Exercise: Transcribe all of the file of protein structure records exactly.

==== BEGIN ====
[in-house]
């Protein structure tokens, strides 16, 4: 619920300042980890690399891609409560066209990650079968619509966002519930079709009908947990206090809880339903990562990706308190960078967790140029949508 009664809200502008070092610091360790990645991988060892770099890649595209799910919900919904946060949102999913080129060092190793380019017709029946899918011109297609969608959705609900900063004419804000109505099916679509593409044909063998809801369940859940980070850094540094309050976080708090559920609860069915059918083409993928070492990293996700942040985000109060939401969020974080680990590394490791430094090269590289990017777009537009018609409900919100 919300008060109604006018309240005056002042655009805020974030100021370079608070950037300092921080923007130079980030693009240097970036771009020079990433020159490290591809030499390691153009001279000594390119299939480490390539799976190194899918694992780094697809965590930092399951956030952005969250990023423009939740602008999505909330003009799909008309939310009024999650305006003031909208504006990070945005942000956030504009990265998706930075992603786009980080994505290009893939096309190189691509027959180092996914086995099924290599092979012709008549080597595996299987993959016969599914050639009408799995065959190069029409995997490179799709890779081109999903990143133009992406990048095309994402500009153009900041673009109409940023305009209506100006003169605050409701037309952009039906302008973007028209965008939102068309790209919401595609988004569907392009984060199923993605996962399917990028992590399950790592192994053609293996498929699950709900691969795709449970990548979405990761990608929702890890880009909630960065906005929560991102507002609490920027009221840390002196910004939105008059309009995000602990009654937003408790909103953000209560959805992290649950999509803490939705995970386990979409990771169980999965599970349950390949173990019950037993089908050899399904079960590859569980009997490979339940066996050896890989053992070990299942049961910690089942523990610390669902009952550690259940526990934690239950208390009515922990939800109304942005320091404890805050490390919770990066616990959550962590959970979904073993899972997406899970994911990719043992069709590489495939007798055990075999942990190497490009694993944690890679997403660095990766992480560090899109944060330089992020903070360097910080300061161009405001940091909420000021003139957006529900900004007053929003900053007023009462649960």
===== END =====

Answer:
[in-house]
């Protein structure tokens, strides 16, 4: 619920300042980890690399891609409560066209990650079968619509966002519930079709009908947990206090809880339903990562990706308190960078967790140029949508 009664809200502008070092610091360790990645991988060892770099890649595209799910919900919904946060949102999913080129060092190793380019017709029946899918011109297609969608959705609900900063004419804000109505099916679509593409044909063998809801369940859940980070850094540094309050976080708090559920609860069915059918083409993928070492990293996700942040985000109060939401969020974080680990590394490791430094090269590289990017777009537009018609409900919100 919300008060109604006018309240005056002042655009805020974030100021370079608070950037300092921080923007130079980030693009240097970036771009020079990433020159490290591809030499390691153009001279000594390119299939480490390539799976190194899918694992780094697809965590930092399951956030952005969250990023423009939740602008999505909330003009799909008309939310009024999650305006003031909208504006990070945005942000956030504009990265998706930075992603786009980080994505290009893939096309190189691509027959180092996914086995099924290599092979012709008549080597595996299987993959016969599914050639009408799995065959190069029409995997490179799709890779081109999903990143133009992406990048095309994402500009153009900041673009109409940023305009209506100006003169605050409701037309952009039906302008973007028209965008939102068309790209919401595609988004569907392009984060199923993605996962399917990028992590399950790592192994053609293996498929699950709900691969795709449970990548979405990761990608929702890890880009909630960065906005929560991102507002609490920027009221840390002196910004939105008059309009995000602990009654937003408790909103953000209560959805992290649950999509803490939705995970386990979409990771169980999965599970349950390949173990019950037993089908050899399904079960590859569980009997490979339940066996050896890989053992070990299942049961910690089942523990610390669902009952550690259940526990934690239950208390009515922990939800109304942005320091404890805050490390919770990066616990959550962590959970979904073993899972997406899970994911990719043992069709590489495939007798055990075999942990190497490009694993944690890679997403660095990766992480560090899109944060330089992020903070360097910080300061161009405001940091909420000021003139957006529900900004007053929003900053007023009462649960």